The fall of Rupert Murdoch: Insiders say they never thought he would step aside

 (Evan Agostini/Invision/AP)
(Evan Agostini/Invision/AP)

Rupert Murdoch’s decision to step down as chairman of Fox and News Corp to be replaced by his son Lachlan was met with shock, with insiders saying: “We never thought he’d do it”.

In a memo to employees, the 92-year-old said “the time is right” for him to take on “different roles” as he ended a seven-decade career during which he created a media empire spanning from the UK to Australia to the United States.

Lachlan’s new role puts to rest questions of succession within the Murdoch family... Jesse Armstrong, writer of hit TV drama Succession, admitted last month that the Murdoch dynasty inspired his story of brutal power struggles in a media mogul’s family.

The announcement was made days ahead of the publication of Michael Wolff’s new book, The Fall: The End of Fox News and the Murdoch Dynasty, serialised in the Standard this week.

The change of leadership will take place after the companies’ annual meeting in mid-November, with Mr Murdoch becoming chairman emeritus. News Corp owns publications around the world such as The Wall Street Journal, The Sun and The Times, and book publisher HarperCollins. He also founded Fox Corporation, which includes the conservative US channel Fox News, and is worth $18 billion (£14.5 billion).

The shock announcement has prompted significant questions, including what made him decide to retire now after having resisted succession for decades. A former executive at Fox Corp told Vanity Fair: “I never thought he’d do it.”

Some analysts suggested his health could be a factor, but in his statement yesterday he wrote: “Our companies are in robust health, as am I. We have every reason to be optimistic about the coming years — I certainly am, and plan to be here to participate in them.”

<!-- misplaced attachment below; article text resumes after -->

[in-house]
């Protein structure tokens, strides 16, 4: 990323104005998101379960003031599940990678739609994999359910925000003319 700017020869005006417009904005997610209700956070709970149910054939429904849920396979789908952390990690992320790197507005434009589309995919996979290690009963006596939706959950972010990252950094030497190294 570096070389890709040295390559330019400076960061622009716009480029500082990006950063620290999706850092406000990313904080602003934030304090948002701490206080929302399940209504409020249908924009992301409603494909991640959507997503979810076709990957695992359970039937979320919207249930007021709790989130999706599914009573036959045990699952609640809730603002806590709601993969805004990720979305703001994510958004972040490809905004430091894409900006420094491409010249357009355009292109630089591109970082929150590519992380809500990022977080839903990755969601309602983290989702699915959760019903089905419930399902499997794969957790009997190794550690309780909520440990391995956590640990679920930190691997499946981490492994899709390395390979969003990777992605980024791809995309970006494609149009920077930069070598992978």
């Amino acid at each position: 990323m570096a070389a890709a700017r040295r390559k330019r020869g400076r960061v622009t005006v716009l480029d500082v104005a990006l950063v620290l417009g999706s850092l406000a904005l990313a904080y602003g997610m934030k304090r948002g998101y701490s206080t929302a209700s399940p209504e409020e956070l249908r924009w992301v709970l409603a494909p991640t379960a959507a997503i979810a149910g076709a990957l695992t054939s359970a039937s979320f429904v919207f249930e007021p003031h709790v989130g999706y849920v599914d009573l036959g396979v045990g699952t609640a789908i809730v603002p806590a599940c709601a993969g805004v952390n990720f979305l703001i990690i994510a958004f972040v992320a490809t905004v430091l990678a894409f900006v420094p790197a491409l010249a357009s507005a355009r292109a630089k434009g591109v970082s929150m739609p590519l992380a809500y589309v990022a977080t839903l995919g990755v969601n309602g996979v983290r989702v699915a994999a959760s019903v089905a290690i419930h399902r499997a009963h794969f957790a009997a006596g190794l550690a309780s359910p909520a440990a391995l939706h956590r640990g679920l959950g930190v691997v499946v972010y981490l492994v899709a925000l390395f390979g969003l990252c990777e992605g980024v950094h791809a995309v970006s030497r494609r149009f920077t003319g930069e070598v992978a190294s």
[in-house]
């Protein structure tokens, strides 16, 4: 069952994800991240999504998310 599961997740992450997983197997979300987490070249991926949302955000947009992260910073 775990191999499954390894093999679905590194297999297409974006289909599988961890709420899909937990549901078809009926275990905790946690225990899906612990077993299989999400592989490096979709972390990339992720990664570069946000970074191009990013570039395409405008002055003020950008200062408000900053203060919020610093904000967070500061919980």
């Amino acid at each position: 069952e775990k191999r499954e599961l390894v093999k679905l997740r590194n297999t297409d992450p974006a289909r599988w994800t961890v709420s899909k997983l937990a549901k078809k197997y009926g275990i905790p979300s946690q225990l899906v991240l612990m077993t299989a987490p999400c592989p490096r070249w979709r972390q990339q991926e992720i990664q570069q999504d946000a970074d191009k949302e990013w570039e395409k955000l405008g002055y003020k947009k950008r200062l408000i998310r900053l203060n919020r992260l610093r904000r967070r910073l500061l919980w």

Others pointed out that the transition comes during a difficult time for Fox, with the Australian-born media baron recently ditching plans to merge Fox and News Corp. In April, Fox agreed to pay $787.5million (£640.5million) to voting machine firm Dominion after a lengthy legal case over Fox’s reporting of the 2020 presidential election in the US. Fox also faces a lawsuit from another voting machine firm, seeking $2.7billion (£2.2billion).

Leaders in politics, business and media hailed Mr Murdoch as a trailblazer who fundamentally changed the worlds of newspapers, broadcasting and entertainment. Boris Johnson said: “Hail Rupe! Through constant technological innovation he did more than any press baron in the last 100 years to promote the cause of the global free media.”

Chancellor Jeremy Hunt said: “He is someone who, love him or loathe him, had a defining influence on all of our lives over the last half century. His support for Margaret Thatcher in the Wapping dispute was extremely important.”

Lachlan, 52, is the son of Mr Murdoch and his second wife Anna. In his memo to staff, Mr Murdoch vowed to continue to be involved in the “contest of ideas”.